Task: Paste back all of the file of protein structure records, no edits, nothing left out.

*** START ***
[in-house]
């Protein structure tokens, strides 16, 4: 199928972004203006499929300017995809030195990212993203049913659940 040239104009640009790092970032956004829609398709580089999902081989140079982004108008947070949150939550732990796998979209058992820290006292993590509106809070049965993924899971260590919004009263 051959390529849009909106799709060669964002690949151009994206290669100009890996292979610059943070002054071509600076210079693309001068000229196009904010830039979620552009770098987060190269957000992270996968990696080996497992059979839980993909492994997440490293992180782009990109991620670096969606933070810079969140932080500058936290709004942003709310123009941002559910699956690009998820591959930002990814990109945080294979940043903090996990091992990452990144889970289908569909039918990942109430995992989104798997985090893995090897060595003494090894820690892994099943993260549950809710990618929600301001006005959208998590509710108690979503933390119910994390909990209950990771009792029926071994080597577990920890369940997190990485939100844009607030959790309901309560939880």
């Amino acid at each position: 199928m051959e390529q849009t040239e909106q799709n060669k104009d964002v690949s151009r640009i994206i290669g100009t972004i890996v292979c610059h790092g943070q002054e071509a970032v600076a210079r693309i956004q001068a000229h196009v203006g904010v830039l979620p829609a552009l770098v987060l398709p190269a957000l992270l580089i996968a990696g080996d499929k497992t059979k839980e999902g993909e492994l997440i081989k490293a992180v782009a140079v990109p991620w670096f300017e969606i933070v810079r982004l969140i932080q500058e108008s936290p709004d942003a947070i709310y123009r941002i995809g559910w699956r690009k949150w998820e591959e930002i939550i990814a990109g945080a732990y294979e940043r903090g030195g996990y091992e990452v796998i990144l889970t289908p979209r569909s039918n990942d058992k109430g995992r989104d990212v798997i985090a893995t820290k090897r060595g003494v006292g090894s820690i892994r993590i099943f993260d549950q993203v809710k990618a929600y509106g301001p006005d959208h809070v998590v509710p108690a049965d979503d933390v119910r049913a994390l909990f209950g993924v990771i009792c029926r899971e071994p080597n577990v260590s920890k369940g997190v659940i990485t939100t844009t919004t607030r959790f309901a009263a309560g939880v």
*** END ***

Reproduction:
[in-house]
């Protein structure tokens, strides 16, 4: 199928972004203006499929300017995809030195990212993203049913659940 040239104009640009790092970032956004829609398709580089999902081989140079982004108008947070949150939550732990796998979209058992820290006292993590509106809070049965993924899971260590919004009263 051959390529849009909106799709060669964002690949151009994206290669100009890996292979610059943070002054071509600076210079693309001068000229196009904010830039979620552009770098987060190269957000992270996968990696080996497992059979839980993909492994997440490293992180782009990109991620670096969606933070810079969140932080500058936290709004942003709310123009941002559910699956690009998820591959930002990814990109945080294979940043903090996990091992990452990144889970289908569909039918990942109430995992989104798997985090893995090897060595003494090894820690892994099943993260549950809710990618929600301001006005959208998590509710108690979503933390119910994390909990209950990771009792029926071994080597577990920890369940997190990485939100844009607030959790309901309560939880």
């Amino acid at each position: 199928m051959e390529q849009t040239e909106q799709n060669k104009d964002v690949s151009r640009i994206i290669g100009t972004i890996v292979c610059h790092g943070q002054e071509a970032v600076a210079r693309i956004q001068a000229h196009v203006g904010v830039l979620p829609a552009l770098v987060l398709p190269a957000l992270l580089i996968a990696g080996d499929k497992t059979k839980e999902g993909e492994l997440i081989k490293a992180v782009a140079v990109p991620w670096f300017e969606i933070v810079r982004l969140i932080q500058e108008s936290p709004d942003a947070i709310y123009r941002i995809g559910w699956r690009k949150w998820e591959e930002i939550i990814a990109g945080a732990y294979e940043r903090g030195g996990y091992e990452v796998i990144l889970t289908p979209r569909s039918n990942d058992k109430g995992r989104d990212v798997i985090a893995t820290k090897r060595g003494v006292g090894s820690i892994r993590i099943f993260d549950q993203v809710k990618a929600y509106g301001p006005d959208h809070v998590v509710p108690a049965d979503d933390v119910r049913a994390l909990f209950g993924v990771i009792c029926r899971e071994p080597n577990v260590s920890k369940g997190v659940i990485t939100t844009t919004t607030r959790f309901a009263a309560g939880v």